Advice For Getting A Job In The Music Business

This guest post is by Ty White at Outside The Box Office.

image from I'm often approached by my friends and fellow twenty-something's who are looking for advice on entering the music business. It's a really fun business to be in, but it can also come with a great number of surprises if you haven't done your homework up front. As such, I thought I might offer some tips on how to navigate the particularly challenging parts.

So here goes, my advice to someone in their twenties looking to break into the music business:

1. Read Confessions of a Record Producer and Kill Your Friends. Know what you're getting yourself into. The industry doesn't work the same was as it used to, but what you'll learn from these books is what the industry was like when most of your future cohorts were coming up and making a name for themselves (if you haven't read Plugged In, it's about having a better work experience by understanding the generational mindsets of your coworkers).

2. Understand your motivations for getting into the music business. Are you mainly a fan? Do you like to perform? Do you like curating? How technical are you? In no way should these questions scare you, they should just direct your efforts so you don't wind up grinding yourself (and your love of music) down in a role you hate. It's a $65 billion business -- there are more than enough ways to get involved, so don't accept a job that doesn't speak to your interests just to "get in." That said, once you pick a track, pay attention to the others as well so you know how everything comes together -- read everything you can get your hands on (Google Reader + Google Alerts will get you a long way) to keep up.

3. Leave your ego at the door. Don't worry, you'll get it back. But back to bullet point #1 -- the majority of folks you'll encounter got to where they are by navigating a complex corporate structure over many years and decades. Even if you think you know more than they do (you very well might), don't ever act like it.

4. Be ready to separate music from business. This is often the most difficult part of the job. Plenty of perfectly good records have been ruined for me for life because of the circumstances I encountered while working on them. Even more than that, you will likely be working with lots of music that you wouldn't want to listen to on your own. Do your best to appreciate it for what it is, understand it from a business perspective, and make the most of it.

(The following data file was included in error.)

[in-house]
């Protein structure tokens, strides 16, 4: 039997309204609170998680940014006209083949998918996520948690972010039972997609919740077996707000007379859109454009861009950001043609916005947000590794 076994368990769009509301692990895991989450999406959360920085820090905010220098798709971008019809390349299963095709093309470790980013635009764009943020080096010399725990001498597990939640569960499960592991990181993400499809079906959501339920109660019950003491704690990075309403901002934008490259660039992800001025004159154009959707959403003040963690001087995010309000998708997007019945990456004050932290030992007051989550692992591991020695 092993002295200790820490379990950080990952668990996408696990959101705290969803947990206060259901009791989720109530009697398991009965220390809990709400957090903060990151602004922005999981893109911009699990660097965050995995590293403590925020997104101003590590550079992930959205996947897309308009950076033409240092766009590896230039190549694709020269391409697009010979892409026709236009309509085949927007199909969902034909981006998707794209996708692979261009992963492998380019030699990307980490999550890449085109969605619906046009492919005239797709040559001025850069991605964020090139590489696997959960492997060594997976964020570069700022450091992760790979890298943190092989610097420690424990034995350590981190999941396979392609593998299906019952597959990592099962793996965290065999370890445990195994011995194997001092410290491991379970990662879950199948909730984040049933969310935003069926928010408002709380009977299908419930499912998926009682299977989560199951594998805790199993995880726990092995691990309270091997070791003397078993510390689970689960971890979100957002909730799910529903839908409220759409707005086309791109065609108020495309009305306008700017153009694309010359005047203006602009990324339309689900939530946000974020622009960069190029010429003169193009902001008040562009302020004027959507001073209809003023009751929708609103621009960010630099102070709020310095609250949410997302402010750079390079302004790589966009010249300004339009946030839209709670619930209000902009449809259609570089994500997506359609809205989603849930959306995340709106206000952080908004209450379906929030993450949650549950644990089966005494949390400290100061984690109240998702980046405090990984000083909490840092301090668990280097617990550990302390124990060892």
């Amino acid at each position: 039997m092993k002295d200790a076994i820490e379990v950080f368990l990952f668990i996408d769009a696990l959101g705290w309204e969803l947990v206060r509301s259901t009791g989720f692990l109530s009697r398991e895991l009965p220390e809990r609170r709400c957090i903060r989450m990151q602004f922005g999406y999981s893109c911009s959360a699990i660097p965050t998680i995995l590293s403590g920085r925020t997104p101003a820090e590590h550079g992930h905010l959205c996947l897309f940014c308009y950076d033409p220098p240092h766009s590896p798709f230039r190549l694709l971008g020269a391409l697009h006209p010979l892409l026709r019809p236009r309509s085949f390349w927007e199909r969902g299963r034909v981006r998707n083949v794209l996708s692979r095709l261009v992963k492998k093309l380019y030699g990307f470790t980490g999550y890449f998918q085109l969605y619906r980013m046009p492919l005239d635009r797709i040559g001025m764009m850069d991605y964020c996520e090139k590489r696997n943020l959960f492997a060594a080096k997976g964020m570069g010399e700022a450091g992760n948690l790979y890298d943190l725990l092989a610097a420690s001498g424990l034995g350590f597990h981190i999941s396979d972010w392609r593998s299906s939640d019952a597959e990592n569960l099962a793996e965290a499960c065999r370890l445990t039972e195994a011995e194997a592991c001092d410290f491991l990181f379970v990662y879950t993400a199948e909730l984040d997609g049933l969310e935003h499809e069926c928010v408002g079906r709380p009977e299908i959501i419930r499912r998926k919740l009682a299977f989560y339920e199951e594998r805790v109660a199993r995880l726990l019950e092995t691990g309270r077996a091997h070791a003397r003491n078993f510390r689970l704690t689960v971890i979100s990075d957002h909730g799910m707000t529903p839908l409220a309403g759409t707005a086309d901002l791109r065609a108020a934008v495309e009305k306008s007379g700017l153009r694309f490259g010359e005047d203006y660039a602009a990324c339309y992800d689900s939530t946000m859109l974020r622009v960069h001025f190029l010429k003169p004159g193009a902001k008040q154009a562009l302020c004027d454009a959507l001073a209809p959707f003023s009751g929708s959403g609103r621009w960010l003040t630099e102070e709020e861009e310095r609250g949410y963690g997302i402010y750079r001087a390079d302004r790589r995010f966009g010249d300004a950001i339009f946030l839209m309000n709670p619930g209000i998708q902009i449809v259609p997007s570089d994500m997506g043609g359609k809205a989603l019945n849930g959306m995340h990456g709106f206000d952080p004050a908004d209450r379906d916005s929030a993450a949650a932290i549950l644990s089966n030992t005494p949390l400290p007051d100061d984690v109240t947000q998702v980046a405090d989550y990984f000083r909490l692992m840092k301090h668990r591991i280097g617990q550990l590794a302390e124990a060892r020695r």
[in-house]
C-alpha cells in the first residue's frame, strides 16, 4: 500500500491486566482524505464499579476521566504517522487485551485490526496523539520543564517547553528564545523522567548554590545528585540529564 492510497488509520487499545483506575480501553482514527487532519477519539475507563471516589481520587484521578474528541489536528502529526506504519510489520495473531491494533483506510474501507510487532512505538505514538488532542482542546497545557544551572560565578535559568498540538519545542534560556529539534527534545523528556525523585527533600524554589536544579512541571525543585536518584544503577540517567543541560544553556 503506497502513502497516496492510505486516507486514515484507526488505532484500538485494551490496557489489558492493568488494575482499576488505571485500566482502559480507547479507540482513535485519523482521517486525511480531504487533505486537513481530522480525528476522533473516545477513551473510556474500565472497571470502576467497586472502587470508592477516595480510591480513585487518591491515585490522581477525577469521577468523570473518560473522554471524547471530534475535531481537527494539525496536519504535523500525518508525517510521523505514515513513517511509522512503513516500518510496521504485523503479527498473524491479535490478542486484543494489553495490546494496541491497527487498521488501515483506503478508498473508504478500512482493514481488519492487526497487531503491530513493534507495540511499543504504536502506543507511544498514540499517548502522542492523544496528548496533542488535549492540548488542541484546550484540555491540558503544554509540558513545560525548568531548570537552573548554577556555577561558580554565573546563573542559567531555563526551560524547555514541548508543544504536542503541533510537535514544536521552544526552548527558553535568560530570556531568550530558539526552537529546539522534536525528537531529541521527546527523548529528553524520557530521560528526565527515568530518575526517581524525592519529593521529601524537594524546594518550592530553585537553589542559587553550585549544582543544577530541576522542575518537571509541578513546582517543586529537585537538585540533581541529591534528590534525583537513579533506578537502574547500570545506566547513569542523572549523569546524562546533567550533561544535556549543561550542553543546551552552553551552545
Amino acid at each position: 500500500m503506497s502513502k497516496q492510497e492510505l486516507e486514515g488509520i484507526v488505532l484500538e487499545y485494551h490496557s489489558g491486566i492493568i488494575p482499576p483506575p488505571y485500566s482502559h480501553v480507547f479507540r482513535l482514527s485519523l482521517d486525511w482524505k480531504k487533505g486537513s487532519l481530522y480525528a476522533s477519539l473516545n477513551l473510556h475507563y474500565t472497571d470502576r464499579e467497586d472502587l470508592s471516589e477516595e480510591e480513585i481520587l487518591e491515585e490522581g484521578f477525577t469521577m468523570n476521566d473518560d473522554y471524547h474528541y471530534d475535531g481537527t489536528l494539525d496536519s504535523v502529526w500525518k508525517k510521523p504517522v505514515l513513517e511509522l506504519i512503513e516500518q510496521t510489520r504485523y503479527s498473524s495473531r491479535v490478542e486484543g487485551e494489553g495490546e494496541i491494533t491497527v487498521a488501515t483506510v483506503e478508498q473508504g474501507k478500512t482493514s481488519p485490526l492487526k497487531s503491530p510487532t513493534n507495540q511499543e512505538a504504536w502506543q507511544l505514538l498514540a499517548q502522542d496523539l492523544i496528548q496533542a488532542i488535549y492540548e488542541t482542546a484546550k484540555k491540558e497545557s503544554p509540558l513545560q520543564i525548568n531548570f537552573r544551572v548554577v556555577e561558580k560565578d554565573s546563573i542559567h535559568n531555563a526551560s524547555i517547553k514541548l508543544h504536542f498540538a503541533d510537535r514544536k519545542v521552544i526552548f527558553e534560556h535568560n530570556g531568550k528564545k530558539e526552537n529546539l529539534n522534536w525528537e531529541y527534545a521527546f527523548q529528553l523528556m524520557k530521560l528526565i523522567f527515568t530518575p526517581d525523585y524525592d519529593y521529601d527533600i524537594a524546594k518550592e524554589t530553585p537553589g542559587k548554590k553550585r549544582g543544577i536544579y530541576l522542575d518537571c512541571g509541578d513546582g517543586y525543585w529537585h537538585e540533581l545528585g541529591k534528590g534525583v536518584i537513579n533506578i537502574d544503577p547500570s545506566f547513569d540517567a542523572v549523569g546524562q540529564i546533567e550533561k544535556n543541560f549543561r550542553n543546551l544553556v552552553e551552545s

5. It's a relationship business, and (most) people have feelings. This means a few things. First, go to every show, event, dinner, meet up, etc you can, regardless of whether you think you want to or not (hat tip to my friend Margaret Gregory for that one). Second, position yourself for introductions from your bosses -- they will undoubtedly know far more people than you, and will usually be happy to introduce you if you're at events together or if you ask to sit in on meetings (you might have to stay later to get work done, but it's SO worth it). Third, be nice. Not fake nice, genuinely nice. As your mom taught you, if you don't have something nice to say, don't say anything at all (see #3).

6. Learn to use every online tool you can get your hands on (and learn to code if you can). Even if you don't find yourself particularly savvy, you'll pick it up far faster than anyone who is currently in the industry. They'll rely on you more than you can imagine.

What about you guys? What advice would you give?

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